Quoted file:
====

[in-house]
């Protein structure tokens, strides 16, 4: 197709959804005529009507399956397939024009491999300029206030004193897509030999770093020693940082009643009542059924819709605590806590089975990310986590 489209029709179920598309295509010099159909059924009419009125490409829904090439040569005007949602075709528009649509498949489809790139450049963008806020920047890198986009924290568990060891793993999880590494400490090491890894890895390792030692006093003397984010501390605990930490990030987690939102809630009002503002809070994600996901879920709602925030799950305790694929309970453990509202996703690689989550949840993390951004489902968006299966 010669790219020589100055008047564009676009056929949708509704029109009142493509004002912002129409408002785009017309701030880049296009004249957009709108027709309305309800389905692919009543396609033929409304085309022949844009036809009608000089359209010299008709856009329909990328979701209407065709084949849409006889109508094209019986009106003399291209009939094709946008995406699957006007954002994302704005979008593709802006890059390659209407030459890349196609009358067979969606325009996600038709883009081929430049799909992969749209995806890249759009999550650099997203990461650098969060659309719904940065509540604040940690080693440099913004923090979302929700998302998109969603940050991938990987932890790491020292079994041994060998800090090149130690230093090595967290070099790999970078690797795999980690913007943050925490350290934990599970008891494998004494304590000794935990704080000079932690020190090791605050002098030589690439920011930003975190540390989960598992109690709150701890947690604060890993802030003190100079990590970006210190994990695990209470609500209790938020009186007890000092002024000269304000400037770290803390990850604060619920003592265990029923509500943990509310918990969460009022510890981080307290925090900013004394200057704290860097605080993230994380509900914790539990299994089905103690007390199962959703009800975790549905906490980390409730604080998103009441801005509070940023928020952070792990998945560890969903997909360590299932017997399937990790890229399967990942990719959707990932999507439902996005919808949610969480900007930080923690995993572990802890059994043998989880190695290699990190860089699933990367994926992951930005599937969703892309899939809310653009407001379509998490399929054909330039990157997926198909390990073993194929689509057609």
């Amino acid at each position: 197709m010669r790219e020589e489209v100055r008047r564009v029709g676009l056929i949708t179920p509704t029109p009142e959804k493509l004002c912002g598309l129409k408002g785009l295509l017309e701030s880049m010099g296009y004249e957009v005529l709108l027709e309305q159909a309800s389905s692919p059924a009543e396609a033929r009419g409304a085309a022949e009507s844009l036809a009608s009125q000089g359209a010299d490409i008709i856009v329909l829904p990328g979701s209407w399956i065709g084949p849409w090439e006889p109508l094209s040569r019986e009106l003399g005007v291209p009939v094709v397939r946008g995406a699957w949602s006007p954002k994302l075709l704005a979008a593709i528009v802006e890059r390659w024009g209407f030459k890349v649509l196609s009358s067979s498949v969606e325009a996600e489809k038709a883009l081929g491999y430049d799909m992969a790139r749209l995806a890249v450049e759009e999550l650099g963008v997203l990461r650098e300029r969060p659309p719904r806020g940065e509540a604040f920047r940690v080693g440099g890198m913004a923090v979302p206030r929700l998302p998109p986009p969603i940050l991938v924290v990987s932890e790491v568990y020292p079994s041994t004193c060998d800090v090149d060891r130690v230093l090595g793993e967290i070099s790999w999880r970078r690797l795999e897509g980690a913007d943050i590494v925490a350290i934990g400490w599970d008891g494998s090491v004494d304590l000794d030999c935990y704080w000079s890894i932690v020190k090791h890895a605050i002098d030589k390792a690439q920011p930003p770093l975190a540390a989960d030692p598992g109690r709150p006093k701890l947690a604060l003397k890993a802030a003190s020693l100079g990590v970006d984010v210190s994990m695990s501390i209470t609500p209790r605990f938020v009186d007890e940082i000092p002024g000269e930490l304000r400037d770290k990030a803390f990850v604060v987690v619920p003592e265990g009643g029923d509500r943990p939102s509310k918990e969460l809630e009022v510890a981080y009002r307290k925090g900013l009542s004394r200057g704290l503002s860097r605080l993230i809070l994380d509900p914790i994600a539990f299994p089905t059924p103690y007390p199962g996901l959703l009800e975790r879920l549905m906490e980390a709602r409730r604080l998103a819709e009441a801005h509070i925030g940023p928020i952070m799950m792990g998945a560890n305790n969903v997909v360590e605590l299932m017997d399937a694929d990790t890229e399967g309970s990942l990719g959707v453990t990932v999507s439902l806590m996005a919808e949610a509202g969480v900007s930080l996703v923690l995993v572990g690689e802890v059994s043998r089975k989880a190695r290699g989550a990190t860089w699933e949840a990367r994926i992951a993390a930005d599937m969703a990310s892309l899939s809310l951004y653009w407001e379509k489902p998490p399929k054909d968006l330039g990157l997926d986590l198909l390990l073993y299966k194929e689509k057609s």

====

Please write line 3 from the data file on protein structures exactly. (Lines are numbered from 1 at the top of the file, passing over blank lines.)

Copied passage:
């Amino acid at each position: 197709m010669r790219e020589e489209v100055r008047r564009v029709g676009l056929i949708t179920p509704t029109p009142e959804k493509l004002c912002g598309l129409k408002g785009l295509l017309e701030s880049m010099g296009y004249e957009v005529l709108l027709e309305q159909a309800s389905s692919p059924a009543e396609a033929r009419g409304a085309a022949e009507s844009l036809a009608s009125q000089g359209a010299d490409i008709i856009v329909l829904p990328g979701s209407w399956i065709g084949p849409w090439e006889p109508l094209s040569r019986e009106l003399g005007v291209p009939v094709v397939r946008g995406a699957w949602s006007p954002k994302l075709l704005a979008a593709i528009v802006e890059r390659w024009g209407f030459k890349v649509l196609s009358s067979s498949v969606e325009a996600e489809k038709a883009l081929g491999y430049d799909m992969a790139r749209l995806a890249v450049e759009e999550l650099g963008v997203l990461r650098e300029r969060p659309p719904r806020g940065e509540a604040f920047r940690v080693g440099g890198m913004a923090v979302p206030r929700l998302p998109p986009p969603i940050l991938v924290v990987s932890e790491v568990y020292p079994s041994t004193c060998d800090v090149d060891r130690v230093l090595g793993e967290i070099s790999w999880r970078r690797l795999e897509g980690a913007d943050i590494v925490a350290i934990g400490w599970d008891g494998s090491v004494d304590l000794d030999c935990y704080w000079s890894i932690v020190k090791h890895a605050i002098d030589k390792a690439q920011p930003p770093l975190a540390a989960d030692p598992g109690r709150p006093k701890l947690a604060l003397k890993a802030a003190s020693l100079g990590v970006d984010v210190s994990m695990s501390i209470t609500p209790r605990f938020v009186d007890e940082i000092p002024g000269e930490l304000r400037d770290k990030a803390f990850v604060v987690v619920p003592e265990g009643g029923d509500r943990p939102s509310k918990e969460l809630e009022v510890a981080y009002r307290k925090g900013l009542s004394r200057g704290l503002s860097r605080l993230i809070l994380d509900p914790i994600a539990f299994p089905t059924p103690y007390p199962g996901l959703l009800e975790r879920l549905m906490e980390a709602r409730r604080l998103a819709e009441a801005h509070i925030g940023p928020i952070m799950m792990g998945a560890n305790n969903v997909v360590e605590l299932m017997d399937a694929d990790t890229e399967g309970s990942l990719g959707v453990t990932v999507s439902l806590m996005a919808e949610a509202g969480v900007s930080l996703v923690l995993v572990g690689e802890v059994s043998r089975k989880a190695r290699g989550a990190t860089w699933e949840a990367r994926i992951a993390a930005d599937m969703a990310s892309l899939s809310l951004y653009w407001e379509k489902p998490p399929k054909d968006l330039g990157l997926d986590l198909l390990l073993y299966k194929e689509k057609s």